Lucy Foley’s 2021 novel The Guest List was popular with readers and critics alike so it bodes well that I actually enjoyed her latest novel The Paris Apartment even more. It’s choc-o-block full of twists and surprises – bumping this up to a rare 4.5 star rating from me.
However… I have to confess the unlikeability of basically ALL of the characters meant I was tempted to be less generous. Though, of course I realise (in some ways) Foley’s issuing a challenge to we readers to dislike yet engage with [our lead protagonist in particular] at the same time.The Paris Apartment
by Lucy Foley
Published by HarperCollins UK
Genres: Thriller / Suspense, Psychological Thriller
Jess needs a fresh start. She’s broke and alone, and she’s just left her job under less than ideal circumstances. Her half-brother Ben didn’t sound thrilled when she asked if she could crash with him for a bit, but he didn’t say no, and surely everything will look better from Paris. Only when she shows up – to find a very nice apartment, could Ben really have afforded this? – he’s not there.
The longer Ben stays missing, the more Jess starts to dig into her brother’s situation, and the more questions she has. Ben’s neighbors are an eclectic bunch, and not particularly friendly. Jess may have come to Paris to escape her past, but it’s starting to look like it’s Ben’s future that’s in question.
The socialite – The nice guy – The alcoholic – The girl on the verge – The concierge
Everyone’s a neighbor. Everyone’s a suspect. And everyone knows something they’re not telling.
I talked in a recent review about flawed main characters and their reliability. Here it’s not as if our primary protagonist (Jess) is unreliable as such, it’s more that I just didn’t like her as much as I wanted to. We learn she and her half brother lived very different lives after the death of their mother. Ben was adopted into a middle class family while Jess continued to be shunted around to foster homes.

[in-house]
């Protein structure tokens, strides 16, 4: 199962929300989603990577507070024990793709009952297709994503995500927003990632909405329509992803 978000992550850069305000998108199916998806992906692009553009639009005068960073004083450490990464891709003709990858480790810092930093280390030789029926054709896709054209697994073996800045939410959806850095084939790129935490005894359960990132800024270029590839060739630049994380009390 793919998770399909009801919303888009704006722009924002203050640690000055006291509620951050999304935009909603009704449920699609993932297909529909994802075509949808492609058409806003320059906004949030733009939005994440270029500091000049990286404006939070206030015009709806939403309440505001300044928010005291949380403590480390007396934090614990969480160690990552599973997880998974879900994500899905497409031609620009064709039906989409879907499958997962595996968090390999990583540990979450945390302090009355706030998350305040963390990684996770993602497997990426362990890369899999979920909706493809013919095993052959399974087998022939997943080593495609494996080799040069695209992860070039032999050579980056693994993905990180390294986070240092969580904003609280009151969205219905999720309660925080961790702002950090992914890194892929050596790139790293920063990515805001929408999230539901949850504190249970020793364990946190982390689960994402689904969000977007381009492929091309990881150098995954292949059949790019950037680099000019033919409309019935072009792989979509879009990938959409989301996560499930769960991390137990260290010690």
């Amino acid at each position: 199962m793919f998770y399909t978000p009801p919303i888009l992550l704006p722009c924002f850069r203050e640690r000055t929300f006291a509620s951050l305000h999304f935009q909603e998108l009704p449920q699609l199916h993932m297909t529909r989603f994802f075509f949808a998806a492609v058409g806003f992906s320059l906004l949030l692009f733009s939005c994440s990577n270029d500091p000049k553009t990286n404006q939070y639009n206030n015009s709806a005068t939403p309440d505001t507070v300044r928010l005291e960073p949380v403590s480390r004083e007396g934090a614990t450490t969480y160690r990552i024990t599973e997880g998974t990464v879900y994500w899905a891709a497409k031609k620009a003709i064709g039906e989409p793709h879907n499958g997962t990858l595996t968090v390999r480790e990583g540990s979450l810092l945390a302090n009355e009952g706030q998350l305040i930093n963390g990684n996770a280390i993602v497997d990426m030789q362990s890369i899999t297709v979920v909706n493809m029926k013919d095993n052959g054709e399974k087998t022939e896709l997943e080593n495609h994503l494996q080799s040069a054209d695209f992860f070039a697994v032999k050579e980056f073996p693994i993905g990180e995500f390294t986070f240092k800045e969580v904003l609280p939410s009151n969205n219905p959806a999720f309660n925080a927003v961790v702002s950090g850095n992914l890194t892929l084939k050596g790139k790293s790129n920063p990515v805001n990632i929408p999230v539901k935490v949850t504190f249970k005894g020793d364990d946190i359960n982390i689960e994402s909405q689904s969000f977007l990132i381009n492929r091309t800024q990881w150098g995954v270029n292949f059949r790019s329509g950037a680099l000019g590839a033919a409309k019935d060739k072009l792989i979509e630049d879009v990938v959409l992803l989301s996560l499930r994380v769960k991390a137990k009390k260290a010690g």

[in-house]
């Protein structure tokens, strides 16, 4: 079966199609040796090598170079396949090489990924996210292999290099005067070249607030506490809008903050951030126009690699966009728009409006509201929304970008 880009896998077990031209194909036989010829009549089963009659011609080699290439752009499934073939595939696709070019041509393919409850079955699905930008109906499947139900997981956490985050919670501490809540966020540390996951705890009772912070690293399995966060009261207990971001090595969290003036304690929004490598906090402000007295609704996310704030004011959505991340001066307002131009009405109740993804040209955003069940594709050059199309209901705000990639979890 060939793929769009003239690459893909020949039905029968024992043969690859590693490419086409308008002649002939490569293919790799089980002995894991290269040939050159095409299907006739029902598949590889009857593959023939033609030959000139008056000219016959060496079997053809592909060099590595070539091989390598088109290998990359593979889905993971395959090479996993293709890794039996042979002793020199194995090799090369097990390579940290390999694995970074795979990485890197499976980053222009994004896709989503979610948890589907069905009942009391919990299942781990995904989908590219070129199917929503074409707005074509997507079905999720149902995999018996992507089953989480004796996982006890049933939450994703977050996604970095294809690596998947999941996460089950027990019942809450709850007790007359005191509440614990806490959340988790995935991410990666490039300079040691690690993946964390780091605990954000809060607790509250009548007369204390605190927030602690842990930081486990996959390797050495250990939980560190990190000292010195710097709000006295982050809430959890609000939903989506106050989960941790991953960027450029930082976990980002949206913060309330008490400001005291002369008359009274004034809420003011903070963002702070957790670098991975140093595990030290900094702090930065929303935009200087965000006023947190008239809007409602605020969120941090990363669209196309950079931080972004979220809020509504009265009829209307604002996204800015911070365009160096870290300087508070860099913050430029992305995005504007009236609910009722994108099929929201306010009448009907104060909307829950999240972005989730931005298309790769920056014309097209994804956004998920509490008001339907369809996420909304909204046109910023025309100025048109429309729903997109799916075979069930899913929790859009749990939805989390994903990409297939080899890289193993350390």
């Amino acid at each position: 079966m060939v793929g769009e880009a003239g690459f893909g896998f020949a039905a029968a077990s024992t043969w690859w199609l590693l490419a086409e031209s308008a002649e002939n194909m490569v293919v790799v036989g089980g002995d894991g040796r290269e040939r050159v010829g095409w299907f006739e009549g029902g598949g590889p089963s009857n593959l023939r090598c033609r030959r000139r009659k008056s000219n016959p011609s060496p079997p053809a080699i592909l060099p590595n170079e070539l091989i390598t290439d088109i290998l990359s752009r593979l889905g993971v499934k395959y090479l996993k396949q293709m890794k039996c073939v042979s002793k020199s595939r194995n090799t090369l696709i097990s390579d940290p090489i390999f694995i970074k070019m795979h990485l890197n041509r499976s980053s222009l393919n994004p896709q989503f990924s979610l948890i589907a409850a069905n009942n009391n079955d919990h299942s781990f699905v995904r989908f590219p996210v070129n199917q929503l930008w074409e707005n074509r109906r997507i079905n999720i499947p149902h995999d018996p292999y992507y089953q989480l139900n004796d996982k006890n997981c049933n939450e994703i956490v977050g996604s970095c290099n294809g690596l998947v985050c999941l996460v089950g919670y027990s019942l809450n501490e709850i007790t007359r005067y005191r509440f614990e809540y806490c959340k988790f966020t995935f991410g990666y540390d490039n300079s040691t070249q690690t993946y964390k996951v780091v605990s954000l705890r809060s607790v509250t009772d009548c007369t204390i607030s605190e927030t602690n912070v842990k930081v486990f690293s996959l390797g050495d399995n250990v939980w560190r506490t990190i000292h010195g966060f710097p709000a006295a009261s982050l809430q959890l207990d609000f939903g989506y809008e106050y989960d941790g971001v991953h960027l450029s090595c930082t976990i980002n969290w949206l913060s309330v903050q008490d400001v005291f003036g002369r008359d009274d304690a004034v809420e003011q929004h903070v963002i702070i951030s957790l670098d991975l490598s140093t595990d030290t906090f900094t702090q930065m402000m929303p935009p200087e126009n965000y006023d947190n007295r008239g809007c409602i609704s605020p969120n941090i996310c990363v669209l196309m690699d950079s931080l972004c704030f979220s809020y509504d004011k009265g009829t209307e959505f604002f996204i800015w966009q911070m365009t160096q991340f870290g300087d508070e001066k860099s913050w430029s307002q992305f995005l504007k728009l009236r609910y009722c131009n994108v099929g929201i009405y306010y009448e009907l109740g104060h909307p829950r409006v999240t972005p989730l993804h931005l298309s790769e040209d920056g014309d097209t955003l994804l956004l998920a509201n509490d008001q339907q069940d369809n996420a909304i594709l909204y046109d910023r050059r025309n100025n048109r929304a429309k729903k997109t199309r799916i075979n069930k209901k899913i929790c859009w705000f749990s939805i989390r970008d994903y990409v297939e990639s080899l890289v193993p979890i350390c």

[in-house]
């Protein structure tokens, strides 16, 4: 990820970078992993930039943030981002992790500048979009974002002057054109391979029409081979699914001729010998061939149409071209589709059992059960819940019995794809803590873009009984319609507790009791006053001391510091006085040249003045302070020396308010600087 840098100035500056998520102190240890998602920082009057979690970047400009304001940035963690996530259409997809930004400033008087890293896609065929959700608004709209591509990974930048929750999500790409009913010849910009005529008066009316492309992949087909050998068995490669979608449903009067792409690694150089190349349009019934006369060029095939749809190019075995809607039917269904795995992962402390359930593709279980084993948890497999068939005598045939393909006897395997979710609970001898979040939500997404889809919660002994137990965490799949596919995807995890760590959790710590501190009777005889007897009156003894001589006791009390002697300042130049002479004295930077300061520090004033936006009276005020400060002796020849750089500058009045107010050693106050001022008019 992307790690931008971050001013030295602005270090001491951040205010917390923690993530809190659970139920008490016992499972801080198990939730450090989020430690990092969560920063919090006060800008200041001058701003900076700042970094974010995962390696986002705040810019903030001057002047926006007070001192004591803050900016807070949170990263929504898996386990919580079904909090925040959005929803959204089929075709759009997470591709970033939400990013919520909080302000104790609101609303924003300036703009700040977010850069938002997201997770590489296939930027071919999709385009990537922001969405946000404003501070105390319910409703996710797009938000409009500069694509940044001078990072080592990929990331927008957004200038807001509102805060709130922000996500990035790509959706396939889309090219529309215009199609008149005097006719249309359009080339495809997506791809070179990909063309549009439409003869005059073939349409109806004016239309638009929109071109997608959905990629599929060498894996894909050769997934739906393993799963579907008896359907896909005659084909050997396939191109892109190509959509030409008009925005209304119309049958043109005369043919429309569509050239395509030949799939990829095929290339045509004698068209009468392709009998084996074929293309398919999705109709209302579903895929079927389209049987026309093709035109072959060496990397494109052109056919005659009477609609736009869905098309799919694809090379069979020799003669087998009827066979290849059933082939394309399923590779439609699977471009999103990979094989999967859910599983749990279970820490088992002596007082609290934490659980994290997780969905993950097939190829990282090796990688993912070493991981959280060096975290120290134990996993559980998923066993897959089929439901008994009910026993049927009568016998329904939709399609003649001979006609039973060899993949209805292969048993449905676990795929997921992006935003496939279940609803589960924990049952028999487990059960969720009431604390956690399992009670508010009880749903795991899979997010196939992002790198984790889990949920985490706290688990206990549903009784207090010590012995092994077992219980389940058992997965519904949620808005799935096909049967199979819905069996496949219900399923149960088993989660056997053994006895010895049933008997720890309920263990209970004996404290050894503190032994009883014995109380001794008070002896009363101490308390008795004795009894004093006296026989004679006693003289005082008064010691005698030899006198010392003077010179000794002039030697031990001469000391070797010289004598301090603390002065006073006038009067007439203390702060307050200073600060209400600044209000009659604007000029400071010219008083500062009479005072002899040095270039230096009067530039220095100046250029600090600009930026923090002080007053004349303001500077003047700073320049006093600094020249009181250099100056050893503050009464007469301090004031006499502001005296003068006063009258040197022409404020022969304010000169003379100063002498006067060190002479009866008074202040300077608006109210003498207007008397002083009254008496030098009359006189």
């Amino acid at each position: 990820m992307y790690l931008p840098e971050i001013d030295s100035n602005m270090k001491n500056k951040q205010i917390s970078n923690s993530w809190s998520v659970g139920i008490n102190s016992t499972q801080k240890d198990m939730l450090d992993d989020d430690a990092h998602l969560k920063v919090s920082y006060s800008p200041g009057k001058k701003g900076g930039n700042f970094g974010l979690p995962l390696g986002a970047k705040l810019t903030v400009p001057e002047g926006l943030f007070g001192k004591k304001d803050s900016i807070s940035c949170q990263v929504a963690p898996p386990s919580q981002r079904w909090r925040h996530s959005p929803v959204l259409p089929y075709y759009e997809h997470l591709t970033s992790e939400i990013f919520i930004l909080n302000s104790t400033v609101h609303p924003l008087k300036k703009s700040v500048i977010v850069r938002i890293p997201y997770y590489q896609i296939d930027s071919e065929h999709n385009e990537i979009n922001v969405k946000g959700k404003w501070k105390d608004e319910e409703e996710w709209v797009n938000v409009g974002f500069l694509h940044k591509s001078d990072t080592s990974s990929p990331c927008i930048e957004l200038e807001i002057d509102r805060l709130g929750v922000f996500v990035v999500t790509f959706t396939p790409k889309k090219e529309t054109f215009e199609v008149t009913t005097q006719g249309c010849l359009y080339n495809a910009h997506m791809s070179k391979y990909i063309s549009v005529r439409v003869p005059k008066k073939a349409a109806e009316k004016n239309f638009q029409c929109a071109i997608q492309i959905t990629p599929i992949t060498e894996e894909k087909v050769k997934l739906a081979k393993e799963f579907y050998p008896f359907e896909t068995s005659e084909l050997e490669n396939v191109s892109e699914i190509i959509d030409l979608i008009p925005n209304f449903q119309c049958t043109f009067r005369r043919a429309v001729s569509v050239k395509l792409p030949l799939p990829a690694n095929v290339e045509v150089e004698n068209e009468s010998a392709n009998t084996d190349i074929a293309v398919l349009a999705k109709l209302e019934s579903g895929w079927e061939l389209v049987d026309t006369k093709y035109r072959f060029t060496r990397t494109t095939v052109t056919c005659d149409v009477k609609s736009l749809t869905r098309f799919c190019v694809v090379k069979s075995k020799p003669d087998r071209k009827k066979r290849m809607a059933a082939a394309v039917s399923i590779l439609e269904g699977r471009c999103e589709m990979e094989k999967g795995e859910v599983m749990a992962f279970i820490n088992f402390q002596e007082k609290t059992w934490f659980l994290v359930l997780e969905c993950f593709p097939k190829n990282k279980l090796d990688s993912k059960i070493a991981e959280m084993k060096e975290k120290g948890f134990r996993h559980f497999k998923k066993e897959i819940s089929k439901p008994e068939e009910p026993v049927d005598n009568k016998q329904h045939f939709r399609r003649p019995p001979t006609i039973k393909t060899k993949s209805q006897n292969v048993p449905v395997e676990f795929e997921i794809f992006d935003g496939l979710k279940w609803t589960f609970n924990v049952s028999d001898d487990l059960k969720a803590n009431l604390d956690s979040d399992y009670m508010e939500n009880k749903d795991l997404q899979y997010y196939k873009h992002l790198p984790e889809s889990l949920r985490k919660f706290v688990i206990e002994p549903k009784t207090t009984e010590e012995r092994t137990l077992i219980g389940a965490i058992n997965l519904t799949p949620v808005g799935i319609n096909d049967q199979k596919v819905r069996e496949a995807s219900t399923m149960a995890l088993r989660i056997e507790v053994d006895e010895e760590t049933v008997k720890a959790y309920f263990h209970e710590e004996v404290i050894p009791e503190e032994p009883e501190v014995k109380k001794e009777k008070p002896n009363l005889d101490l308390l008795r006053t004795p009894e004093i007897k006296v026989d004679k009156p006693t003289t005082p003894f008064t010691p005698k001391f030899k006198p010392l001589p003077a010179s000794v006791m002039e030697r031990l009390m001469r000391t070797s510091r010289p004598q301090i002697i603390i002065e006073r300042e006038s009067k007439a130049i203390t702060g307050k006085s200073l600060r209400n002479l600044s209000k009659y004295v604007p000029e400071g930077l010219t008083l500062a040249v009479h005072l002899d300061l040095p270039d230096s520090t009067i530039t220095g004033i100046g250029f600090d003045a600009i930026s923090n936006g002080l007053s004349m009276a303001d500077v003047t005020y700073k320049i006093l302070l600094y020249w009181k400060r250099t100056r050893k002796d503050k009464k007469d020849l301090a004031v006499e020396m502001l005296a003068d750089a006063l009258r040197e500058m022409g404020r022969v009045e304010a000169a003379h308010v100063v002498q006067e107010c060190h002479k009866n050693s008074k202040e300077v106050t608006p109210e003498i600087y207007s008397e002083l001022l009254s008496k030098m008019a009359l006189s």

It’s not that she’s evil in any way, but even the basic stuff – like her pilfering money from her brother’s wallet without giving it much consideration – said something about her character and lack of conscience. That said, I completely understand why she’s distrustful of others and feels entitled to take what she can, when she can.
And as for the other characters…. well….!
Foley introduces the other inhabitants of the Paris apartment building one by one, from their point of view so we know they knew Ben and we know they’re hiding something.
From Jess’s arrival she’s warned about the ‘evilness’ of the place. And Foley easily establishes a sense of menace.
The gate clangs shut behind the girl. She thinks that she’s staying in a normal apartment building. A place that follows ordinary rules. She has no idea what she has got herself into here. p 106
This made me worry there’d be some gothic nuance as it’s not a genre I enjoy. And Jess is left to wonder if it’s the place or the people. #SpoilerAlert… Both are weird.
Initially Jess receives little support in her efforts to find her missing brother. Though eventually Nick (her brother’s friend) helps and she seeks out Theo – a newspaper editor with whom Ben was working. But in essence it all falls on Jess and she doggedly searches for answers, despite it becoming obvious that something nefarious (well, certainly illegal) is afoot.
I LOVED some of the twists here. Because we’re with Jess who comes into Ben’s life (and his world) cold, one of the first big reveals (discovered while she’s poking around the complex’s penthouse) is a shocker. Completely unexpected. But it explains a lot and sets the scene for what comes next. It does also however, make things a smidge more creepy.
It’s impossible to talk about the following twists and turns without giving much away, but Jess does retrace some of her brother’s footsteps and find that his presence at the apartment may have been on the pretext of something more than needing a place to stay.
This is a great read with lots of surprises. I read it in a sitting and was actually very satisfied with its conclusion (which doesn’t often happen). I’ve not been to Paris so – even though I skim detail – appreciated that Foley has included references to things others might know or recognise – streets, landmarks, food and wine for example in an effortless way.
The Paris Apartment by Lucy Foley will be published overseas in late February and in early March 2022 by Harper Collins in Australia.
I received an electronic copy of this book from the publisher for review purposes.